Saturday, October 3, 2009

Bookish Love

Bittersweet: Lessons from my Mother's Kitchen


My mother... asked me if I thought I was a good cook.
"Yeah," I said. "Not bad."
"Do you always leave the book open?"
"Yes," I said.
"Then you can't cook."

Matt McAllester's frequently delusional mother found an anchor in cooking (um, hello?). Elizabeth David, her favorite food writer, looms in these pages: "Study her if you want to know how to cook" his mother repeatedly chides. And McAllester, a Pulitzer Prize-winning journalist, finally channels David, among others, as a way of working out his crazed, drinking mother's life and early death. Like Nigel Slater's riotous Toast, it is the thorny family in food, only less dense; in more human time.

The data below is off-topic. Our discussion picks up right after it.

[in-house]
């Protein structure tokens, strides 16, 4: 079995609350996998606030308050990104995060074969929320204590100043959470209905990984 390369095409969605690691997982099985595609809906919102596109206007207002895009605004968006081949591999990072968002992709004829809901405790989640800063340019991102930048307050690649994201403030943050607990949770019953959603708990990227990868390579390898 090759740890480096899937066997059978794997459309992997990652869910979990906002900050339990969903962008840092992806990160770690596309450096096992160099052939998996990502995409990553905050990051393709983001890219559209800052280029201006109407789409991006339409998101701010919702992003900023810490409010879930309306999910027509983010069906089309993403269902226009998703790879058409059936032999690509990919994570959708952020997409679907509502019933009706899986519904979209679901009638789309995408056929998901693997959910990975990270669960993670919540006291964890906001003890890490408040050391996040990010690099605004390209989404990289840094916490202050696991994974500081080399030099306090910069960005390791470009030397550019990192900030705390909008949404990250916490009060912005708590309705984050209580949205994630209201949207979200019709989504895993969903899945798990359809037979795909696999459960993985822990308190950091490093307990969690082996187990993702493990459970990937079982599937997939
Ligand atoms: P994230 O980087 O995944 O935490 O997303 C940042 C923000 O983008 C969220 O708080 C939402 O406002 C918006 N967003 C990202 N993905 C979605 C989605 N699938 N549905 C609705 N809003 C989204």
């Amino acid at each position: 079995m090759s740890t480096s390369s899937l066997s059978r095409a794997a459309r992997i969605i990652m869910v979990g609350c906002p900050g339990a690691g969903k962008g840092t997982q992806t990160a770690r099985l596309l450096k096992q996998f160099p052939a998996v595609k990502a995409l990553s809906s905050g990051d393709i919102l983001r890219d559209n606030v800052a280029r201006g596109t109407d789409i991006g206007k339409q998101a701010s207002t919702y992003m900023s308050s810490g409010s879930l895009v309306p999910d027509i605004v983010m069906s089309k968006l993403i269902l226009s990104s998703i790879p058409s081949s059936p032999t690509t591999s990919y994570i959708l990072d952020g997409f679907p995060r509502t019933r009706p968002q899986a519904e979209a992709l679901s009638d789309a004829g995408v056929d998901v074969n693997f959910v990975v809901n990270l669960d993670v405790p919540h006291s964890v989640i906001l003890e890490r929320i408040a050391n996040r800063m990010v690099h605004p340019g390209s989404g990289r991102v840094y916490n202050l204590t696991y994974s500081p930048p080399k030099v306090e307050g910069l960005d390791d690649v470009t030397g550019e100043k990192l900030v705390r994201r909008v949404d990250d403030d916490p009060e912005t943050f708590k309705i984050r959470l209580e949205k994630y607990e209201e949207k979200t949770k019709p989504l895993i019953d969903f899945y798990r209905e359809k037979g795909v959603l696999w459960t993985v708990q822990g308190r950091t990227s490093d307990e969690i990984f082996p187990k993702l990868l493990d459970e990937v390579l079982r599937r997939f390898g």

I love that Elizabeth David's brilliance is a hub of Bittersweet. Some of the best chapters close with food she's inspired. Stark childhood pastiches and achy adult traumas end with cathartic recipes. He offers the most concise, approachable cassoulet you're likely to find, drop scones that sweetly mitigate childhood sorrow. His wife accuses him of cooking his way out of the stress of their failing pregnancies, and she's right - also out of broken youth; a mother's alienating madness. There is no end here to the restorative power of food.

It is an odd, sideways memoir/elegy/prayer of a book, as simple and knotty as Elizabeth David's superb three ingredient Oeufs en Cocotte à la Crème which McAllester finally grasps well enough to manage, book closed.